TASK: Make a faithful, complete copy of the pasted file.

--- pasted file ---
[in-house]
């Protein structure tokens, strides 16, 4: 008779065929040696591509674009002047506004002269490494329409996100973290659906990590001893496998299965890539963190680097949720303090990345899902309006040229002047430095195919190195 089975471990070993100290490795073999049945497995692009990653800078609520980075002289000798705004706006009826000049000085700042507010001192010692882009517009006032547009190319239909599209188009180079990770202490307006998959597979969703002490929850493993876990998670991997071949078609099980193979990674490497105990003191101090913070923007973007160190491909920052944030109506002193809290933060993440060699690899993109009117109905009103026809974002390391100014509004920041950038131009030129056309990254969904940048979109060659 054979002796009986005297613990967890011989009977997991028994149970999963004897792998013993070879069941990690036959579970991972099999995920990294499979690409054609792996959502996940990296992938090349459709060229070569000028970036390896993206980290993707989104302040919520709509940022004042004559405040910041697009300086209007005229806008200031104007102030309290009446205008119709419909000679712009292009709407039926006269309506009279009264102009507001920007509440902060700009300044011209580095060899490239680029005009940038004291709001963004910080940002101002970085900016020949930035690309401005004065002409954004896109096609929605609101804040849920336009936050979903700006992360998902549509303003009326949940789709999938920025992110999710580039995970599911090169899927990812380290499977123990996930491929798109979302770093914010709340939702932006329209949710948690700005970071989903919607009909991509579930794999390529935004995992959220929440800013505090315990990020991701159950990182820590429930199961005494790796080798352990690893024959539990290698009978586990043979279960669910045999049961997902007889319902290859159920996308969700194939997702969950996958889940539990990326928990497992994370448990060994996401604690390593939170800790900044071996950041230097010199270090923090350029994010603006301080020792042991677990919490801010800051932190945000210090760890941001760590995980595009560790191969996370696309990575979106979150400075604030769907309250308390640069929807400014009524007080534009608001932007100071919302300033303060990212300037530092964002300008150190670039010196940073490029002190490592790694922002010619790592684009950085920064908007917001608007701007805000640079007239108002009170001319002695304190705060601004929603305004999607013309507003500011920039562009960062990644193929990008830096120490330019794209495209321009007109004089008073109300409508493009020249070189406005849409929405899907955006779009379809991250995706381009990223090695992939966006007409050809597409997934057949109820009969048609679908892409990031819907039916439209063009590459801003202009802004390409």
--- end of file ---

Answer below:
[in-house]
């Protein structure tokens, strides 16, 4: 008779065929040696591509674009002047506004002269490494329409996100973290659906990590001893496998299965890539963190680097949720303090990345899902309006040229002047430095195919190195 089975471990070993100290490795073999049945497995692009990653800078609520980075002289000798705004706006009826000049000085700042507010001192010692882009517009006032547009190319239909599209188009180079990770202490307006998959597979969703002490929850493993876990998670991997071949078609099980193979990674490497105990003191101090913070923007973007160190491909920052944030109506002193809290933060993440060699690899993109009117109905009103026809974002390391100014509004920041950038131009030129056309990254969904940048979109060659 054979002796009986005297613990967890011989009977997991028994149970999963004897792998013993070879069941990690036959579970991972099999995920990294499979690409054609792996959502996940990296992938090349459709060229070569000028970036390896993206980290993707989104302040919520709509940022004042004559405040910041697009300086209007005229806008200031104007102030309290009446205008119709419909000679712009292009709407039926006269309506009279009264102009507001920007509440902060700009300044011209580095060899490239680029005009940038004291709001963004910080940002101002970085900016020949930035690309401005004065002409954004896109096609929605609101804040849920336009936050979903700006992360998902549509303003009326949940789709999938920025992110999710580039995970599911090169899927990812380290499977123990996930491929798109979302770093914010709340939702932006329209949710948690700005970071989903919607009909991509579930794999390529935004995992959220929440800013505090315990990020991701159950990182820590429930199961005494790796080798352990690893024959539990290698009978586990043979279960669910045999049961997902007889319902290859159920996308969700194939997702969950996958889940539990990326928990497992994370448990060994996401604690390593939170800790900044071996950041230097010199270090923090350029994010603006301080020792042991677990919490801010800051932190945000210090760890941001760590995980595009560790191969996370696309990575979106979150400075604030769907309250308390640069929807400014009524007080534009608001932007100071919302300033303060990212300037530092964002300008150190670039010196940073490029002190490592790694922002010619790592684009950085920064908007917001608007701007805000640079007239108002009170001319002695304190705060601004929603305004999607013309507003500011920039562009960062990644193929990008830096120490330019794209495209321009007109004089008073109300409508493009020249070189406005849409929405899907955006779009379809991250995706381009990223090695992939966006007409050809597409997934057949109820009969048609679908892409990031819907039916439209063009590459801003202009802004390409």